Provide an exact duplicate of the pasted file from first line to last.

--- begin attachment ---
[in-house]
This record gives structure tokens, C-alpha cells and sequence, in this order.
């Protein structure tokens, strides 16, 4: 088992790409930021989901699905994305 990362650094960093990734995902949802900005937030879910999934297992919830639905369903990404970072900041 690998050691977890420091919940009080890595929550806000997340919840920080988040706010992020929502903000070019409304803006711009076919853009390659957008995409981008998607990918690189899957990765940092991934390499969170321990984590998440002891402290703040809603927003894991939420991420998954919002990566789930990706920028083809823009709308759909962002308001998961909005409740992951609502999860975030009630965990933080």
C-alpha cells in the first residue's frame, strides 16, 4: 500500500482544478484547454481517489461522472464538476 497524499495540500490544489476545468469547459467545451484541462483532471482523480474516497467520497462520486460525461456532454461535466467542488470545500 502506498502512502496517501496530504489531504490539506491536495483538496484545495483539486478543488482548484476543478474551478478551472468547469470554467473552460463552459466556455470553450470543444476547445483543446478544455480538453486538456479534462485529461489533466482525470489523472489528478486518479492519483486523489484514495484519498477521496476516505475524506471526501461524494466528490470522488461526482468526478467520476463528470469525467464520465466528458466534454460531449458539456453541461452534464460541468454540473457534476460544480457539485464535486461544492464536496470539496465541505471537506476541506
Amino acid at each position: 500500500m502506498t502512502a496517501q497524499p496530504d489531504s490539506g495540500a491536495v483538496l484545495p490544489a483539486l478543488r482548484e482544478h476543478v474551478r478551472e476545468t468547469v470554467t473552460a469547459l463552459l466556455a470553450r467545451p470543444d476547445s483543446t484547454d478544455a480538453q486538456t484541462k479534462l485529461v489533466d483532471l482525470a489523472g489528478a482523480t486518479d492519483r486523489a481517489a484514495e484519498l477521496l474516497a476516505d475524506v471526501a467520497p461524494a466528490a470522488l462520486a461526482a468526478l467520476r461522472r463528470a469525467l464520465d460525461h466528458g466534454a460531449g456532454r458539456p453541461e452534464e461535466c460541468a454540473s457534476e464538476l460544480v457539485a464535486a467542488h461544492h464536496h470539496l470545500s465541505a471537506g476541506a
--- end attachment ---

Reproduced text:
[in-house]
This record gives structure tokens, C-alpha cells and sequence, in this order.
């Protein structure tokens, strides 16, 4: 088992790409930021989901699905994305 990362650094960093990734995902949802900005937030879910999934297992919830639905369903990404970072900041 690998050691977890420091919940009080890595929550806000997340919840920080988040706010992020929502903000070019409304803006711009076919853009390659957008995409981008998607990918690189899957990765940092991934390499969170321990984590998440002891402290703040809603927003894991939420991420998954919002990566789930990706920028083809823009709308759909962002308001998961909005409740992951609502999860975030009630965990933080």
C-alpha cells in the first residue's frame, strides 16, 4: 500500500482544478484547454481517489461522472464538476 497524499495540500490544489476545468469547459467545451484541462483532471482523480474516497467520497462520486460525461456532454461535466467542488470545500 502506498502512502496517501496530504489531504490539506491536495483538496484545495483539486478543488482548484476543478474551478478551472468547469470554467473552460463552459466556455470553450470543444476547445483543446478544455480538453486538456479534462485529461489533466482525470489523472489528478486518479492519483486523489484514495484519498477521496476516505475524506471526501461524494466528490470522488461526482468526478467520476463528470469525467464520465466528458466534454460531449458539456453541461452534464460541468454540473457534476460544480457539485464535486461544492464536496470539496465541505471537506476541506
Amino acid at each position: 500500500m502506498t502512502a496517501q497524499p496530504d489531504s490539506g495540500a491536495v483538496l484545495p490544489a483539486l478543488r482548484e482544478h476543478v474551478r478551472e476545468t468547469v470554467t473552460a469547459l463552459l466556455a470553450r467545451p470543444d476547445s483543446t484547454d478544455a480538453q486538456t484541462k479534462l485529461v489533466d483532471l482525470a489523472g489528478a482523480t486518479d492519483r486523489a481517489a484514495e484519498l477521496l474516497a476516505d475524506v471526501a467520497p461524494a466528490a470522488l462520486a461526482a468526478l467520476r461522472r463528470a469525467l464520465d460525461h466528458g466534454a460531449g456532454r458539456p453541461e452534464e461535466c460541468a454540473s457534476e464538476l460544480v457539485a464535486a467542488h461544492h464536496h470539496l470545500s465541505a471537506g476541506a